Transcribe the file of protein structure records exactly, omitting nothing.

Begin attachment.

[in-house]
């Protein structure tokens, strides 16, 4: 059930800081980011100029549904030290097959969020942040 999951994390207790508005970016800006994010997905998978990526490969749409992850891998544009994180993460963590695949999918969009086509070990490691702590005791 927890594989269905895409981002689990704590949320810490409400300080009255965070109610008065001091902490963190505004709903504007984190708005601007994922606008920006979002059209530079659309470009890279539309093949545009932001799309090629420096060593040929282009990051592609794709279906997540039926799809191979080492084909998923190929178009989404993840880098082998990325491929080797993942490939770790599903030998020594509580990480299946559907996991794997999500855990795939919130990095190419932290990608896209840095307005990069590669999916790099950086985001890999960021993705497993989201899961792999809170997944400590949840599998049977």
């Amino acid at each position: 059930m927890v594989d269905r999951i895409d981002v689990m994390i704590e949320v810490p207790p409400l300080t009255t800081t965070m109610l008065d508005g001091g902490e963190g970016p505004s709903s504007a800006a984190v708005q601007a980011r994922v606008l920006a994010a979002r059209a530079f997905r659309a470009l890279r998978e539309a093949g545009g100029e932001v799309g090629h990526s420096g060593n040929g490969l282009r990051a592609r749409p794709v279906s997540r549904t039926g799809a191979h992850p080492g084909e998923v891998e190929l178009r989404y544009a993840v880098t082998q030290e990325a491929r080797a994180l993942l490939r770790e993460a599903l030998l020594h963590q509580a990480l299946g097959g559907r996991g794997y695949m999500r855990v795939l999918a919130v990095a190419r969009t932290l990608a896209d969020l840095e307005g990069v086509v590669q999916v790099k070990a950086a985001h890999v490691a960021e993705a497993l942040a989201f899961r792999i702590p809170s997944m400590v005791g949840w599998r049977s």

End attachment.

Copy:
[in-house]
């Protein structure tokens, strides 16, 4: 059930800081980011100029549904030290097959969020942040 999951994390207790508005970016800006994010997905998978990526490969749409992850891998544009994180993460963590695949999918969009086509070990490691702590005791 927890594989269905895409981002689990704590949320810490409400300080009255965070109610008065001091902490963190505004709903504007984190708005601007994922606008920006979002059209530079659309470009890279539309093949545009932001799309090629420096060593040929282009990051592609794709279906997540039926799809191979080492084909998923190929178009989404993840880098082998990325491929080797993942490939770790599903030998020594509580990480299946559907996991794997999500855990795939919130990095190419932290990608896209840095307005990069590669999916790099950086985001890999960021993705497993989201899961792999809170997944400590949840599998049977």
């Amino acid at each position: 059930m927890v594989d269905r999951i895409d981002v689990m994390i704590e949320v810490p207790p409400l300080t009255t800081t965070m109610l008065d508005g001091g902490e963190g970016p505004s709903s504007a800006a984190v708005q601007a980011r994922v606008l920006a994010a979002r059209a530079f997905r659309a470009l890279r998978e539309a093949g545009g100029e932001v799309g090629h990526s420096g060593n040929g490969l282009r990051a592609r749409p794709v279906s997540r549904t039926g799809a191979h992850p080492g084909e998923v891998e190929l178009r989404y544009a993840v880098t082998q030290e990325a491929r080797a994180l993942l490939r770790e993460a599903l030998l020594h963590q509580a990480l299946g097959g559907r996991g794997y695949m999500r855990v795939l999918a919130v990095a190419r969009t932290l990608a896209d969020l840095e307005g990069v086509v590669q999916v790099k070990a950086a985001h890999v490691a960021e993705a497993l942040a989201f899961r792999i702590p809170s997944m400590v005791g949840w599998r049977s």